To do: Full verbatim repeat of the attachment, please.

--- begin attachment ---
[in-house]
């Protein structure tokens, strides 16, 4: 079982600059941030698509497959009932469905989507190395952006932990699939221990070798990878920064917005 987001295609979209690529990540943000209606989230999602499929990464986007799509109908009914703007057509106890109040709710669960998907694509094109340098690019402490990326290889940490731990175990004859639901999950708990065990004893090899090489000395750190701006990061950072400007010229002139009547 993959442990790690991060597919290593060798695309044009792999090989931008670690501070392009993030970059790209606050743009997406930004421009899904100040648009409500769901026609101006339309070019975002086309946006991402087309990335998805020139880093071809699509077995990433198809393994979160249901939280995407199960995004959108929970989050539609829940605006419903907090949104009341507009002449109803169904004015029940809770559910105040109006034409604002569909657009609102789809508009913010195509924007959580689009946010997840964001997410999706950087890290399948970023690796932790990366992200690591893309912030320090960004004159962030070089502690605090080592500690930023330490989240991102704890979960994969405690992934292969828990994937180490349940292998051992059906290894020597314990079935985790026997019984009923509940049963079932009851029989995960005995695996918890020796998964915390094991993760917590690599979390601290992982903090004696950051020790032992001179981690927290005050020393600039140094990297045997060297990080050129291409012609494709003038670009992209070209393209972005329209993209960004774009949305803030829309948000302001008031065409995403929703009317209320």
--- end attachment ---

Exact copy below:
[in-house]
């Protein structure tokens, strides 16, 4: 079982600059941030698509497959009932469905989507190395952006932990699939221990070798990878920064917005 987001295609979209690529990540943000209606989230999602499929990464986007799509109908009914703007057509106890109040709710669960998907694509094109340098690019402490990326290889940490731990175990004859639901999950708990065990004893090899090489000395750190701006990061950072400007010229002139009547 993959442990790690991060597919290593060798695309044009792999090989931008670690501070392009993030970059790209606050743009997406930004421009899904100040648009409500769901026609101006339309070019975002086309946006991402087309990335998805020139880093071809699509077995990433198809393994979160249901939280995407199960995004959108929970989050539609829940605006419903907090949104009341507009002449109803169904004015029940809770559910105040109006034409604002569909657009609102789809508009913010195509924007959580689009946010997840964001997410999706950087890290399948970023690796932790990366992200690591893309912030320090960004004159962030070089502690605090080592500690930023330490989240991102704890979960994969405690992934292969828990994937180490349940292998051992059906290894020597314990079935985790026997019984009923509940049963079932009851029989995960005995695996918890020796998964915390094991993760917590690599979390601290992982903090004696950051020790032992001179981690927290005050020393600039140094990297045997060297990080050129291409012609494709003038670009992209070209393209972005329209993209960004774009949305803030829309948000302001008031065409995403929703009317209320």